I would say we are there. 

So when I read the words of the classic Christian voices that spoke for the Gospel and not for popularity in their time, I am strengthened to do the same in mine. 

Oswald Chambers is one of the voices who have helped expand my desire to live out the Bible that I read daily. He constantly chastens me and sharpens my understanding of Scripture. He calls me out when I am shallow and he holds nothing back in forcing me to measure myself constantly to the example of Christ alone. 

I have read through My Utmost for His Highest so many years now and every page is marked up with dates, hearts, “ouch”, “amen” and how that days passage connects to another message God is bringing to the forefront of my mind. 

Monday’s entry spoke to my heart and a question I have asked constantly in the days of upheaval in our nation recently. I want to first say that this is not a political statement. 

Let me repeat myself. 


So please, if you are offended or want to take it to that level know that I will not entertain any comments about the events that have happened in our country. I understand both sides of preserving history and the anger that some parts of history continue to bring to our fellow citizens. 

As statues and reminders of heroes of the Confederate army have been pulled down, I have wondered in my heart why we have, as humans, such a need to build statues or honor one another in permanent ways as if any one of us was worthy of being memorialized as a perfect example of anything. 

The United States is not alone in this as it is true to all cultures that statues are built to honor leaders and monuments are raised to commemorate victories; but all of these are not precious and loved and celebrated by all people. In all cultures and periods of history, the heroes of some are the villains of others. 

We are all flawed. Even the best and finest humanitarian has things in his or her life that are ugly and if left unchecked would bring harm to themself and others. But we are always looking for the next cause or person to deify with some kind of concrete (sometimes literally) memorial. 

I think that is why Moses was taken off by God and buried in a secret place and why the tomb of Jesus was left unmarked. If there had been a definite place marked, most assuredly a statue would have been erected and a new symbol of “worship” would have come about.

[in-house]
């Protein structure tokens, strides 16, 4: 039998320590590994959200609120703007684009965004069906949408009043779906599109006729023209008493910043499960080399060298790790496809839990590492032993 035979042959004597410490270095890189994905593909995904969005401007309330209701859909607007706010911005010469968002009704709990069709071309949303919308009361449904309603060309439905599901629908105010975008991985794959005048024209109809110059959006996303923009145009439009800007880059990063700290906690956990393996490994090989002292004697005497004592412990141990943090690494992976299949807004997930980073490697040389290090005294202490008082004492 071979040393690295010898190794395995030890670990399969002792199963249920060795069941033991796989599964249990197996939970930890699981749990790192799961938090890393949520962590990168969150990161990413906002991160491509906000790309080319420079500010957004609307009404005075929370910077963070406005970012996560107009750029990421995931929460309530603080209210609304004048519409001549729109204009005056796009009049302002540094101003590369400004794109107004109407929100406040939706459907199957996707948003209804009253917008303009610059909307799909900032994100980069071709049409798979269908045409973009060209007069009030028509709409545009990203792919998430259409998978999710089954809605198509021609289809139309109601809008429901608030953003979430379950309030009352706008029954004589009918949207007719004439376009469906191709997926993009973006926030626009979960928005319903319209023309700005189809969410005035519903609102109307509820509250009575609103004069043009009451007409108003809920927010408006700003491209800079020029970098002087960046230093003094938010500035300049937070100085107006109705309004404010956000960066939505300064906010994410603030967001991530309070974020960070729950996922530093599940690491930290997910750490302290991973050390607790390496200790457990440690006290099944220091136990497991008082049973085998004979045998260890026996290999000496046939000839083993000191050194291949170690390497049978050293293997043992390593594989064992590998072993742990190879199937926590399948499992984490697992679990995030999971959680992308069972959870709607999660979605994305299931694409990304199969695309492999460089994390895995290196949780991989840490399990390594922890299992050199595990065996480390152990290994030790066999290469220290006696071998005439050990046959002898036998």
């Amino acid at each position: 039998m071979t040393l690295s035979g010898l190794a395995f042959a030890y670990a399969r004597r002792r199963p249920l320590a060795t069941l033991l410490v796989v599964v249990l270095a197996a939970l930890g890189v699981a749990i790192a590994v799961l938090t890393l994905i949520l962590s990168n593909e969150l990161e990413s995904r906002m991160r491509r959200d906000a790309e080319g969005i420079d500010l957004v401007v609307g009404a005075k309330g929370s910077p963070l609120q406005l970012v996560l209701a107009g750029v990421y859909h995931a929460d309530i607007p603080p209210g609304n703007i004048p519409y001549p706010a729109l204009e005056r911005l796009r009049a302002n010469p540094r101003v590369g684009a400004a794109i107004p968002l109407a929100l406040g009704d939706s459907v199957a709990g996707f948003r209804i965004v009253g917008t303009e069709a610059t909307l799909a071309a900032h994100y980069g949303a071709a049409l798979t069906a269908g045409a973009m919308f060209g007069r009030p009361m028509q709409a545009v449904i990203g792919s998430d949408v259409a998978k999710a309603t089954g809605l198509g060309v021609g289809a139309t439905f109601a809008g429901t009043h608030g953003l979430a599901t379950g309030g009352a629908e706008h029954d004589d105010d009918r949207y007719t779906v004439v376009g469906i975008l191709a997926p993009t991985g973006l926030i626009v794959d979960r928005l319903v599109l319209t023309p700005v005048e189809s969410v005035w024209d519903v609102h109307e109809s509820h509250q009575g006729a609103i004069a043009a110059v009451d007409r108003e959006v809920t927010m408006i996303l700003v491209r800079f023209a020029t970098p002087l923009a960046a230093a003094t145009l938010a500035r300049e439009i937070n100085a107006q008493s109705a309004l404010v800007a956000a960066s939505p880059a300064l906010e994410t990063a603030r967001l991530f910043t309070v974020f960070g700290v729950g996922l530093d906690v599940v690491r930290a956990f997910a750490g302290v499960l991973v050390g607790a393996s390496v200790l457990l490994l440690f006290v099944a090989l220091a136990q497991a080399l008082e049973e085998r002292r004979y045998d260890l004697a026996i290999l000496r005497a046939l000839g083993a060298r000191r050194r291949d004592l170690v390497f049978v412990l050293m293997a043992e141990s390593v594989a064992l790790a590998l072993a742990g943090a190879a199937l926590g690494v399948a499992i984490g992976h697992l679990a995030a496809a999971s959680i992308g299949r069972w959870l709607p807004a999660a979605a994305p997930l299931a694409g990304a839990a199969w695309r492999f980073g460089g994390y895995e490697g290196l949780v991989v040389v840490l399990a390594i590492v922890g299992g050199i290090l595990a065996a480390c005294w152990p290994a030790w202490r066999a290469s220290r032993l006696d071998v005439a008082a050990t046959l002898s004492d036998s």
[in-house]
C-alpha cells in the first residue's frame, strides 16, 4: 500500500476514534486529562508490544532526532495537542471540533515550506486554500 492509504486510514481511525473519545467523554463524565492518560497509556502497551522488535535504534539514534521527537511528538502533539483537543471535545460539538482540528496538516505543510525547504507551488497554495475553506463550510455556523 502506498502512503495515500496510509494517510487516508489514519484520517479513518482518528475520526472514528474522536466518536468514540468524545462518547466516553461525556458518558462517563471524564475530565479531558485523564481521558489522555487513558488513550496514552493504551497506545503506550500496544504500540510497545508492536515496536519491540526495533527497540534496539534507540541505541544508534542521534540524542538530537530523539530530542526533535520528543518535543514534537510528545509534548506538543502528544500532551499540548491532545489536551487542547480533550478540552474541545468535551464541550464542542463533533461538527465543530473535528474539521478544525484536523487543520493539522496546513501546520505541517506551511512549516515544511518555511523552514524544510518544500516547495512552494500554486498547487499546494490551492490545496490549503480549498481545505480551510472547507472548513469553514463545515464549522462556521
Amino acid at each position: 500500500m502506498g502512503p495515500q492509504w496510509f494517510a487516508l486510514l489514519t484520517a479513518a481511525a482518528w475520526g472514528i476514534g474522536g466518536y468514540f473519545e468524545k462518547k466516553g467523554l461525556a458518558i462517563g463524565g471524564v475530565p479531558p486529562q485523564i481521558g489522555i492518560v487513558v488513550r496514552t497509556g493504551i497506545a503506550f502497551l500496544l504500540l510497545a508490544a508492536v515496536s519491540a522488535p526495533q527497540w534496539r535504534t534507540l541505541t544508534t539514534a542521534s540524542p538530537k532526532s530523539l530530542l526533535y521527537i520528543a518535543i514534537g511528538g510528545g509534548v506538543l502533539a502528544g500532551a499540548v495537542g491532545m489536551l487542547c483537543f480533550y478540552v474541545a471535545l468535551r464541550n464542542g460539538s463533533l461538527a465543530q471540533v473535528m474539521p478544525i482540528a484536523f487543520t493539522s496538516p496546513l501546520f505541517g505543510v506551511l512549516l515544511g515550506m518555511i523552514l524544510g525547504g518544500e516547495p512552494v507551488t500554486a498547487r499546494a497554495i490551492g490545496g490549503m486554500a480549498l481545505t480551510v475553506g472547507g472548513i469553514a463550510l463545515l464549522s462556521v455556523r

When I thought about it, the only monument I could think of that God asked the Israelites to build was a pile of stones picked up from a dry river bed. Twelve stones, one for each of the tribes, were carried from the Jordan as they crossed into the Promised Land. God told them to stack them there along the river bank and when, in the years to come, their children asked what the stones were for; they could recount how God had carried them from slavery to freedom.

Ah. But I digress…because Oswald speaks to this question in me.  He equates our need to find or be heroes to our faith life and our tendency to look for “spiritual heroes.”

“In the Scriptures, the great miracle of the incarnation slips into the ordinary life of a child; the great miracle of the transformation fades into the demon-possessed valley below; the glory of the resurrection descends into a breakfast at the seashore. This is not an anticlimax, but a great revelation of God.”

Oswald Chambers, November 16; My Utmost for His Highest, edited by James Ryman, Discovery House 1992

Oswald goes on to say that “we have a tendency to look for wonder in our experiences, and we mistake heroic actions for real heroes.” He says that there is a difference between going through a crisis experience in a grand and admirable way and living out the ordinary demands of the regular every-day glorifying God when no one sees or notices. 

He points out that we make assessments of who the movers and shakers are by what we see, but for God it is the hidden life of His saints who serve without fanfare that is noted and precious in His sight. 

Rather than building statues and monuments to humans who were called to rise up and lead during more eventful times of history, we should be cultivating in ourselves a determination to…


-> prepare the frozen pizza for the kiddos, for the glory of God

-> stand outside the window and try to talk through a cell phone to our loved one, for the glory of God

-> put on the scrubs and masks and hand the doctor a scalpel, for the glory of God

-> answer the email and solve the problem, for the glory of God

-> send the “just thinking of you card”, for the glory of God

-> pick up the neighbor’s garage cans that blew into the street, for the glory of God

-> bite back the retort that rose to the lips, for the glory of God

-> erect an altar in your heart where you worship Jesus Christ alone and trust Him for all your needs, for the glory of God

-> do any of the mundane, repetitive tasks that mark our days, for the glory of God

We are living in trying times, my friends, but times in which we were most assuredly placed to serve and to bring glory to God. 

Oswald reminds me that my purpose is not to be noticed for myself; but that in all I do, people would see the living Christ in me and the difference He has made.

He is my hero.